By: Michele A. Matthews, Co-Owner of MAM Squared, LLC.
I know that the title of this piece may seem a little disingenuous especially for those of you who know me personally and know first-hand that I, myself, am indeed a university graduate. However, I’m really not sure that I am better off for having spent ridiculous amounts of money on a college education when there are more than a few very successful entrepreneurs who never stepped foot on a university campus as a student. That said, about 18 months ago, I read an article that seemed to tout college or university as the only path. And, it infuriated me! So, I wrote a blog post in response to said article on my company ( Agitate Media–now, one of a few since the advent of MAM Squared, LLC. just a few months ago) blog, The Movement. I ran across that post today and must say, that I am as passionate about this issue now as I was then. Hence, I thought I’d share my post on this topic with the hopes of sparking the conversation again and perhaps, getting a feel for how other entrepreneurs feel about it. So, here’s the post I published on The Movement in June 2012:
I am a 27-year-old, starter OR small business owner OR entrepreneur OR whatever the new, exciting or trendy buzzword is for people who feverishly work full-time to make their passion a reality. I’m that and my business is growing in terms of name recognition tremendously. Clients are falling in my lap at every turn, but cash is slow to flow. I am also a college graduate with over $30,000 USD in school loan debt (oh, and, I had scholarships and grants) to my name that is weighing me down like an anchor to an ocean liner. I am indebted to the United States government and to blood thirsty private education lenders like Sallie Mae. I often dream of being free of the shackles of debt my tertiary education has left me bound by. It is at those times that I think of the many successful business owners out there who never graduated from university. I think about how they had a head start on me in terms of time to learn and grow and perfect their business before life’s pressures of bills, true adulthood in the way of self-sustainability (rent, car payments, etc., etc.) all took over. I also think about the fact that they were debt-free before they became business owners which means that they didn’t have to add insult to injury by piling small business debt on top of school loan debt. So, it really befuddles me when I read articles like, “A Gap in College Graduates Leaves Some Cities Behind.”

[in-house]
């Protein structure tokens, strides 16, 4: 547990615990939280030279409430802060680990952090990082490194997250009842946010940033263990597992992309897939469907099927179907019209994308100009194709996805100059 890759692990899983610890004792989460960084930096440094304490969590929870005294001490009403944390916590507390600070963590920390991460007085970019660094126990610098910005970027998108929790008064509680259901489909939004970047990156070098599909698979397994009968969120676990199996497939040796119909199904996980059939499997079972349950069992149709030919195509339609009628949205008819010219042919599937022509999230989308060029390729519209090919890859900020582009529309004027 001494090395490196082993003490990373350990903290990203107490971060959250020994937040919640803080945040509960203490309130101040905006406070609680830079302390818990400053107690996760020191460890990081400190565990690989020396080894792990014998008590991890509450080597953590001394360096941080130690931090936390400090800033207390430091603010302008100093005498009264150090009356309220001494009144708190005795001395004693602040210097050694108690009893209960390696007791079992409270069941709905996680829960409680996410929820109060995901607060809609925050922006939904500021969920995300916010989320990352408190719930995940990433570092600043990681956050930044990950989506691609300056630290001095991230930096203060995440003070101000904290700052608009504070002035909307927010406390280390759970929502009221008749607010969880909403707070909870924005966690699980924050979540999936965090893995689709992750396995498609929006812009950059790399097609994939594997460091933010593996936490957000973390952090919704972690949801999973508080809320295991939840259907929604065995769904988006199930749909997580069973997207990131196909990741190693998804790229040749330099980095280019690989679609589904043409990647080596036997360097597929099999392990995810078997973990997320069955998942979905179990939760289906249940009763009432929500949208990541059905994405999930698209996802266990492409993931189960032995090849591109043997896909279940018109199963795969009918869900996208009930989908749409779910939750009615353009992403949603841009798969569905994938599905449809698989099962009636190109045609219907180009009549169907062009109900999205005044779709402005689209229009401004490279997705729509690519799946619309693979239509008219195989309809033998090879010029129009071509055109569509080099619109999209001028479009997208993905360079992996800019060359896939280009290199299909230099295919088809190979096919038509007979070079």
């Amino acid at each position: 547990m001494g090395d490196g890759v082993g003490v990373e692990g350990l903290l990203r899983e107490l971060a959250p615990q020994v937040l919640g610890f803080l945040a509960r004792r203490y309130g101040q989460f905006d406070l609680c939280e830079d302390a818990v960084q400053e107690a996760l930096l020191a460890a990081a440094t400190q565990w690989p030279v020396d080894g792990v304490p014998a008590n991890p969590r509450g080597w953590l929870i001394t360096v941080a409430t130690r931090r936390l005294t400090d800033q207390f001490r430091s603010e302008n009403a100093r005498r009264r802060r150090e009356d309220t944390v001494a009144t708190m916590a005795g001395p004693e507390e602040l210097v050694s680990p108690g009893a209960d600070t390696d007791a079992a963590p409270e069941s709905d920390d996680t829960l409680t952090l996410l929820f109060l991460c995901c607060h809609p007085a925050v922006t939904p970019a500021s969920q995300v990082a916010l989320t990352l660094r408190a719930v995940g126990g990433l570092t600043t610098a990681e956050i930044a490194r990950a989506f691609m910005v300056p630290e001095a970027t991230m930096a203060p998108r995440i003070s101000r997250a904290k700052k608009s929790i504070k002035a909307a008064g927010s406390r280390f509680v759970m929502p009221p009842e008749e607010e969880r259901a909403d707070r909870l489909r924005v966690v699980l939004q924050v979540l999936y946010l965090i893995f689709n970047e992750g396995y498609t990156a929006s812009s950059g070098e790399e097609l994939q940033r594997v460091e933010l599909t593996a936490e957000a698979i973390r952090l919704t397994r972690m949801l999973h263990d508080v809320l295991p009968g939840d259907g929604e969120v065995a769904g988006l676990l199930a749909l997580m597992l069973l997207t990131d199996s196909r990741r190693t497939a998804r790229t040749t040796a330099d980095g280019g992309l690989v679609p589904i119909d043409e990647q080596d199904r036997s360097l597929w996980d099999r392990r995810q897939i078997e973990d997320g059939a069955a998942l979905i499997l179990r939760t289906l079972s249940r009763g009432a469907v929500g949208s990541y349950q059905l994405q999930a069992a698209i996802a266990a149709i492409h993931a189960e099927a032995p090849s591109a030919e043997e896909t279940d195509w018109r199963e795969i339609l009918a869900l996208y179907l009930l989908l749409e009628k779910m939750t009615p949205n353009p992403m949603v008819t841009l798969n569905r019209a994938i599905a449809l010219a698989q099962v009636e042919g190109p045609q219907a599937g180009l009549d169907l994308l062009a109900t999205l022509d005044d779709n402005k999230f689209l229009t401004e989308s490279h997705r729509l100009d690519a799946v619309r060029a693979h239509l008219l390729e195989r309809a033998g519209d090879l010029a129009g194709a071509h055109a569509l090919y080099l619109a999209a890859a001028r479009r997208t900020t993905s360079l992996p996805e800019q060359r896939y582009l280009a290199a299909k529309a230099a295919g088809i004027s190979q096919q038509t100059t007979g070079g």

Studies and articles like this one assert that the future of the nation’s cities is predicated upon how many people go to college. But, I’m starting to think that the state of both the U.S. and the world economies indicate otherwise. How many unemployed or underemployed college graduates have to enter the market for us to realize that perhaps, we need to take a different approach to preparing our young people for the world that awaits them?
I am, by no means, advocating the dumbing down of our young people, BUT I am protesting the overwhelming, continuing indebtedness of the next generation. It’s been proven time and time again that one does not need a college education to own and run a successful business or by extension, achieve a measure of socially acceptable success. And, I can anecdotally prove by citing all of my many classmates who are grossly underemployed after now being out of school for five years or more. Let’s see, there’s the girl with the print journalism degree who is gainfully employed at the neighborhood grocery store as a cashier. Oh, and there’s the super smart waiter who graduated Summa Cum Laude with not one, but two degrees—one in mathematics and the other in physics. Last, but certainly not least, what about the poor chap with a degree in education who is detailing cars at the local carwash? There has to be a better way.
And, I think organizations like the National Foundation for Teaching Entrepreneurship (NFTE) and the National Federation of Independent Business’ Young Entrepreneur Foundation have the right idea. They have programs in place that don’t necessarily discourage higher education pursuits, but certainly instill or recognize and reward an entrepreneurial spirit in young people of high school or secondary school age and younger. I think we need more programs like these—programs that take this work a step further—and perhaps, they are already out there and I just haven’t heard about them so I’ll throw my idea out and you guys can tell me what you think may or may not work OR throw out your own ideas. I like the idea of starting incubator programs throughout the nation (and the world) geared toward secondary school graduates. These incubators would help them identify their passion or a viable business pursuit, provide them with mentors and micro-financing as well as guide them through starting a sustainable business and offer them some support through the first two years of their new business.
For those who lack entrepreneurial skills, let’s make apprenticeship and intrapreneurial programs available to them where they can learn practical skills that they can apply in the workplace as well as critical thinking and analysis skills that they don’t need thousands upon thousands of dollars in scholarship, personal or loan funding to access. I know that many people will disagree with me and I don’t claim to have all of the answers, but I started Agitate Media to rally people to think outside of the box, to look for alternative solutions where others have tunnel vision and so this is my offering to start a new discourse on this issue.
Michele A. Matthews is the founder of Agitate Media and Co-owner of MAM Squared, LLC.